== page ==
When asked for my opinion on the Prime Minister’s announcements at the Conservative Party conference on the “rebirth” of social housing, my response was that it managed to be both positive and underwhelming.
We should be clear that any commitment to more social and affordable housing is a very positive thing and to hear those words from a Conservative prime minister is encouraging given the current homelessness challenges. Whilst we might, and I will, challenge how much £2bn of extra funding can achieve, it is, nonetheless, a significant sum for a very prudent government to release.
It was also, subsequently, a good thing to have the announcement on the rent formula at CPI plus one percent, which enables a five year view of rent setting for business plans. It had generally been assumed that there would be a reversion to this type of policy, following the four years of rent cuts, but now local authorities and housing associations can plan rather than assume.
For me the impact of the extra £2bn was watered down by the announcement before of a further £10bn for help to buy.
Now, it is important to be clear that this is not an apples and apples comparison due to the differences in the two schemes and when they would appear, crucially for the Treasury, on the national debt figures. It did, however, appear to show symbolically the relative priority of social housing post Grenfell compared to the desire to increase home ownership.
The government has indicated that the support will enable a grant of £80,000 per new home built creating 25,000 additional homes over five years.
Again, any additional new social and affordable homes should be greeted positively but, in the face of rising homelessness and waiting lists, an extra 5,000 properties per year is a drop in the ocean of current housing need. Any large housing authority is likely to have a waiting list well in excess of the annual national number of new homes from these extra monies.
The funding also comes at a point of a relative peak in the construction cost curve. The development fees being presented to local authorities, certainly in the south, are such that a subsidy of £80,000 is unlikely to be sufficient on larger family homes and that is where demand is greatest and supply is at its lowest.
These developments could be viable if authorities are also able to apply one-for-one receipts in addition to government grant, particularly if land has to be acquired, but it is not clear whether this is the case. This is an important point as, currently, under the Mayor’s rules, councils and housing associations are not able to use one-for-one receipts and GLA grant on the same units.
On the rent formula: this could appear as an acknowledgement of the policy error, in social housing terms at least, of imposing the one percent rent cut for four years.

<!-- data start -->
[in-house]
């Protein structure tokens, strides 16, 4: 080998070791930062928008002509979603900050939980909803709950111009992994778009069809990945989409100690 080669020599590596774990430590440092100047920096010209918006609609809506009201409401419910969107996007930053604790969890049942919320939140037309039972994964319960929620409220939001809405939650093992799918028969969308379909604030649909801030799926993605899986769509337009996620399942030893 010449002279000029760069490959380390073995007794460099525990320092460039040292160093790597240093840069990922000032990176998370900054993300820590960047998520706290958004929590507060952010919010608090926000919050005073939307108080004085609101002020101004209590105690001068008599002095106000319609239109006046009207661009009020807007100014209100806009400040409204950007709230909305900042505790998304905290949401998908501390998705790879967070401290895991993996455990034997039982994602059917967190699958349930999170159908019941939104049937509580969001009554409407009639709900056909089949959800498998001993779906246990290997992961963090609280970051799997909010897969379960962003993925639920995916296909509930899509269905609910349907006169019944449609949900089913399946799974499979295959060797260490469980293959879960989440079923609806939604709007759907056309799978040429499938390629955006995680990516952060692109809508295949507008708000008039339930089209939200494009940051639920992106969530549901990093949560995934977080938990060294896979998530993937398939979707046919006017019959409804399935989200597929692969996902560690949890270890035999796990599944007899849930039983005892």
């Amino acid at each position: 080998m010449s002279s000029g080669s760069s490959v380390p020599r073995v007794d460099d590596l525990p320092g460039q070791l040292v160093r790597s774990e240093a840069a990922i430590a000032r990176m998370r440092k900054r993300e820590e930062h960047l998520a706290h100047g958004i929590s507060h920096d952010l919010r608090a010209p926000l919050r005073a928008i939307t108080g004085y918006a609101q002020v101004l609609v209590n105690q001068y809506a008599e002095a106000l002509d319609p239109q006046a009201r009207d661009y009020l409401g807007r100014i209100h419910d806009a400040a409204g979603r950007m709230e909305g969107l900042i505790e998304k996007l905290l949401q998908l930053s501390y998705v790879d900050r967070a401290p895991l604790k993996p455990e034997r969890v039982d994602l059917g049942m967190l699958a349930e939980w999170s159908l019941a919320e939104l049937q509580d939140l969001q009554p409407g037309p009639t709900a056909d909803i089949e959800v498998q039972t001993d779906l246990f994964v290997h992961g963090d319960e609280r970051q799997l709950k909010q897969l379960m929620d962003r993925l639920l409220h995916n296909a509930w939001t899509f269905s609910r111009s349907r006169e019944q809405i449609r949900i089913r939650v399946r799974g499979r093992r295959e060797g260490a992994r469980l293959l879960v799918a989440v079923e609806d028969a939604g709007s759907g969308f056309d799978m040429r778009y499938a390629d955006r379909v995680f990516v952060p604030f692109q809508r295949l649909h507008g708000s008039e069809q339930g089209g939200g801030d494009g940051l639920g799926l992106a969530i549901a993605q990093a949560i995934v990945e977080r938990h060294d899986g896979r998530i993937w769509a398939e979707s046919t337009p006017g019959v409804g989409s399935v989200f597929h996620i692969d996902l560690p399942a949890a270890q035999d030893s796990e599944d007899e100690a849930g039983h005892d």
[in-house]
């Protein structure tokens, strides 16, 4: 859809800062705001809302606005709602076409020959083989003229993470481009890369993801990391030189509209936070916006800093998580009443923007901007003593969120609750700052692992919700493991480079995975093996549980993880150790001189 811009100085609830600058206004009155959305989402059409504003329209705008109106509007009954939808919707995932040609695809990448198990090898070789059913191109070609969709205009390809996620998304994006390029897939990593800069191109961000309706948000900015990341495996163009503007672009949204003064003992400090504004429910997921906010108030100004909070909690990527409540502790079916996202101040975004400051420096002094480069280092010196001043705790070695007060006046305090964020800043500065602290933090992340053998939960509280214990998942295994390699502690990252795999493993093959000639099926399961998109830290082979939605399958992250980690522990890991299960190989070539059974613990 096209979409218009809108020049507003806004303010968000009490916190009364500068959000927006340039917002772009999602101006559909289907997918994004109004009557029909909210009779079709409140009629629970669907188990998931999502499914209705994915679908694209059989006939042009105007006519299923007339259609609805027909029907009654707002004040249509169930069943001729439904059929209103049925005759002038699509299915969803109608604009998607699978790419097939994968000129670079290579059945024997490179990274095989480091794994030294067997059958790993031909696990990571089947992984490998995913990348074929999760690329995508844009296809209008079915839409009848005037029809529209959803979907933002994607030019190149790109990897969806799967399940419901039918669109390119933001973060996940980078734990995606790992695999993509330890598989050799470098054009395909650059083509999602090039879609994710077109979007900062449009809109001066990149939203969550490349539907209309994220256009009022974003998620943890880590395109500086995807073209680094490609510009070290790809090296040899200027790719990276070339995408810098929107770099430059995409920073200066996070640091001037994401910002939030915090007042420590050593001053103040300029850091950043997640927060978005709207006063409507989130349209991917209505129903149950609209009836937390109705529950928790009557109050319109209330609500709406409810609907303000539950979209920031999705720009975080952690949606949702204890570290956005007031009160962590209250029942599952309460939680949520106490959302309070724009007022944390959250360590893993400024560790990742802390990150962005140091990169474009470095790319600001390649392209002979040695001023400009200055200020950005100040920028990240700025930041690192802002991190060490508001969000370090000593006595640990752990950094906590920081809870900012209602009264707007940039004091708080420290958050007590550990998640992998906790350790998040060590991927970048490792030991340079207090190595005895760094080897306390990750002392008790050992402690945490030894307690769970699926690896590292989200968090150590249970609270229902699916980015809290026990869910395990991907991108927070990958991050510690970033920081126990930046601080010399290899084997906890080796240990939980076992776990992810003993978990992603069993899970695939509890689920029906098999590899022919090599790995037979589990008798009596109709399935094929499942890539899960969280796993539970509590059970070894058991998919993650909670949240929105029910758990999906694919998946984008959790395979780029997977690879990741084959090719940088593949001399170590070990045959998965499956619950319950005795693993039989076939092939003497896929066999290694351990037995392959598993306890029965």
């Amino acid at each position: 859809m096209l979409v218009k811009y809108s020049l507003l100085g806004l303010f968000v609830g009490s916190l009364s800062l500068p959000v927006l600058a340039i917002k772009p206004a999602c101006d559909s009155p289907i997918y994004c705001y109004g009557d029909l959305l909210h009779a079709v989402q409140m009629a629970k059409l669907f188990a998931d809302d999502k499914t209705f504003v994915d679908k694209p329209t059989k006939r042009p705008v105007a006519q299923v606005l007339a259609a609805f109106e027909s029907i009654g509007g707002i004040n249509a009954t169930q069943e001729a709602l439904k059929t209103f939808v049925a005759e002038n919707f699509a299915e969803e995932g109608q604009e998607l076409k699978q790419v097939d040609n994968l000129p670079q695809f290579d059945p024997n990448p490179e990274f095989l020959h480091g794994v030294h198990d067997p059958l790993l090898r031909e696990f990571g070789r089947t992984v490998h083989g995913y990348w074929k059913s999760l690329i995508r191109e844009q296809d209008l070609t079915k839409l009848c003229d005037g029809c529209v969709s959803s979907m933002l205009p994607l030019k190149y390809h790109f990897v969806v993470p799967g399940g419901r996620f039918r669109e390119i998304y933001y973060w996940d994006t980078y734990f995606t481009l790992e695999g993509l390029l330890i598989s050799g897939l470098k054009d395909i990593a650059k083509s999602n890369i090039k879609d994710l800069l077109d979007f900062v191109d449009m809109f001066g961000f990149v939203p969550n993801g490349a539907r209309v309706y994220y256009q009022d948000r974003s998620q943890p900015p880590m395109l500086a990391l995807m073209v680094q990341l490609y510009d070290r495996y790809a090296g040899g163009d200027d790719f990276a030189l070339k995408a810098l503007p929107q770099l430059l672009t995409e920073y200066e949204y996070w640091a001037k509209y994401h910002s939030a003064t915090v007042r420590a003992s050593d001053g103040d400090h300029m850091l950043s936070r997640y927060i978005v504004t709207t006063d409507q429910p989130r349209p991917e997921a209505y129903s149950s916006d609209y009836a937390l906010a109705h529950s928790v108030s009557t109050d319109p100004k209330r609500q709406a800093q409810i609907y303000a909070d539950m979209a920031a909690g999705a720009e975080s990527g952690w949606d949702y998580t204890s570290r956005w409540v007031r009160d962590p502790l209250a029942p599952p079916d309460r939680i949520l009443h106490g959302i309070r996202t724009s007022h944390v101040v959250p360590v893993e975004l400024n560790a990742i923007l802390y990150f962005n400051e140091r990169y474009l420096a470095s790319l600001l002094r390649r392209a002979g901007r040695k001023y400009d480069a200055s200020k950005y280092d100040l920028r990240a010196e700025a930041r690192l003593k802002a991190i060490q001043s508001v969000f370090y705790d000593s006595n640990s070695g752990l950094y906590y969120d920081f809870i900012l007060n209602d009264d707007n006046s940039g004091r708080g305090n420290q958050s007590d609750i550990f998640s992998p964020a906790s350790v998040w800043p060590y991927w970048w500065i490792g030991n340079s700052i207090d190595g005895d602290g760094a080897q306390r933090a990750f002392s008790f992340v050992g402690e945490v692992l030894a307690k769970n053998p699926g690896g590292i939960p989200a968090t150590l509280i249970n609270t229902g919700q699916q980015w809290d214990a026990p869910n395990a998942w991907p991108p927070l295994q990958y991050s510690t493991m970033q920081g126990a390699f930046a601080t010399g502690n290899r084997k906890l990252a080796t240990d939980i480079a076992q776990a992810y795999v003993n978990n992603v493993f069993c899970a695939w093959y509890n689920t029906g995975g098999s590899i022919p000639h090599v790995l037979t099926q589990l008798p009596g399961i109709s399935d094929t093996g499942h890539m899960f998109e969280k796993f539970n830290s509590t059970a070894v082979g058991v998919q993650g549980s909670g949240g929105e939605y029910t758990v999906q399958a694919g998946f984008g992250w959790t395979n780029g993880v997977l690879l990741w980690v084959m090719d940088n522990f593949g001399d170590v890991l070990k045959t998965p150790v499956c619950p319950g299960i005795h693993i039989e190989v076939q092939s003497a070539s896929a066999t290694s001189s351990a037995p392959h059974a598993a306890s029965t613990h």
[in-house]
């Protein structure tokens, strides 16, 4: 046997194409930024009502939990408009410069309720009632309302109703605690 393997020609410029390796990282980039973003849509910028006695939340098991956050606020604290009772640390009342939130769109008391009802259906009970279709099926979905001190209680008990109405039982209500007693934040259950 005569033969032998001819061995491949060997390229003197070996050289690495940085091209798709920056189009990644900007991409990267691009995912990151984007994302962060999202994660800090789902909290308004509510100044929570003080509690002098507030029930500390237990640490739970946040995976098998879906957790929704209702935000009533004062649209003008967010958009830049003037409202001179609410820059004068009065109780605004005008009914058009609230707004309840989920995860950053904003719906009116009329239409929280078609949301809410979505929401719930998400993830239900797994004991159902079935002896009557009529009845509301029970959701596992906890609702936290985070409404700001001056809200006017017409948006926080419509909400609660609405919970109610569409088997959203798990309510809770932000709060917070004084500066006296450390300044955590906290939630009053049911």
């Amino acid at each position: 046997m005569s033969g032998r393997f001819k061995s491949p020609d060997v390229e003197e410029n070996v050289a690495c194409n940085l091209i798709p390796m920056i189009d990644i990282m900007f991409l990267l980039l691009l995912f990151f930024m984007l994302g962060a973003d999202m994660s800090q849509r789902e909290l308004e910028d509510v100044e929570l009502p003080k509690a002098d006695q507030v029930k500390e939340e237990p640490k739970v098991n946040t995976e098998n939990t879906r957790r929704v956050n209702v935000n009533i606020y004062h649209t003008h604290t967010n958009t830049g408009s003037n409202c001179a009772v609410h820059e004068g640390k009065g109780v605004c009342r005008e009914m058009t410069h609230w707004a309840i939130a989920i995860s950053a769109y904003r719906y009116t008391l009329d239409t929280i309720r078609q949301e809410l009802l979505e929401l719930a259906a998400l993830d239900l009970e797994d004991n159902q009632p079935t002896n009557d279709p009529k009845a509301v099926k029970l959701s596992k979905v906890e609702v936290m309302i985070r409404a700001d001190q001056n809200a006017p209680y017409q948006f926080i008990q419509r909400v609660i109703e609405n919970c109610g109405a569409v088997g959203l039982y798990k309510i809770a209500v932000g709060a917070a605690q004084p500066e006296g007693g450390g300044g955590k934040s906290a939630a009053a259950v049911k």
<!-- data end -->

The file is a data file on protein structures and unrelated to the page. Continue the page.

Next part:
I was the finance director at Barking & Dagenham at the time of that announcement and we, and others, immediately contacted DCLG for details. Staff there were caught completely unaware of the change, as it had been conceived by the Treasury with an entire focus on the housing benefit bill without considering the impact on social housing business plans.
Overnight, the Barking & Dagenham HRA business plan was revised downwards by more than £300m. This was replicated across the land as billions of pounds of potential financial capacity to deliver new homes was lost.
Reinstating the inflation link from 2020 is therefore helpful in confirming future funding. It is only, however, able to offer relatively limited assurance for local authorities and housing associations as the break even point for new developments is typically twenty to forty years.
As well as the announcement only covering a five year window, it also covers the period of the next (due) general election and therefore the latter years of the policy cannot be taken for granted.
There were two big social and affordable housing related omissions for me in Theresa May’s speech.
The first was any indication of a lifting, or at least a review, of the HRA borrowing cap. This government is seriously opposed to any additional borrowing but without a relaxation of the current debt restrictions, many housing authorities do not have the resources to match fund any new build programmes.
This segues in to my second point: a relaxation of the limits on the use of one-for-one right to buy receipts. This is currently capped at 30% of eligible spend and requires councils to fund the remaining 70%.
If this rule was scrapped, or the cap increased, many authorities who are struggling to spend their one-for-one receipts due to the cap could deliver many more homes.
Finally, the point that really interested me in the Prime Minister’s speech was her reference to land when she said: “We, the government, will make sure the land is available”.
This was made as a challenge to house builders to develop the necessary properties, but it could make the important difference for affordable homes. In many parts of the country, the challenge is the limited amount of available land and that the land that does exist is not under local authority ownership or control.
If the government were to allow local authorities to take control of all public sector land in their area, the development of new homes could increase exponentially and, with the two changes above, it genuinely could be a “rebirth” of social housing.
Jonathan Bunt is a consultant and
former finance director at
London Borough of Barking and Dagenham.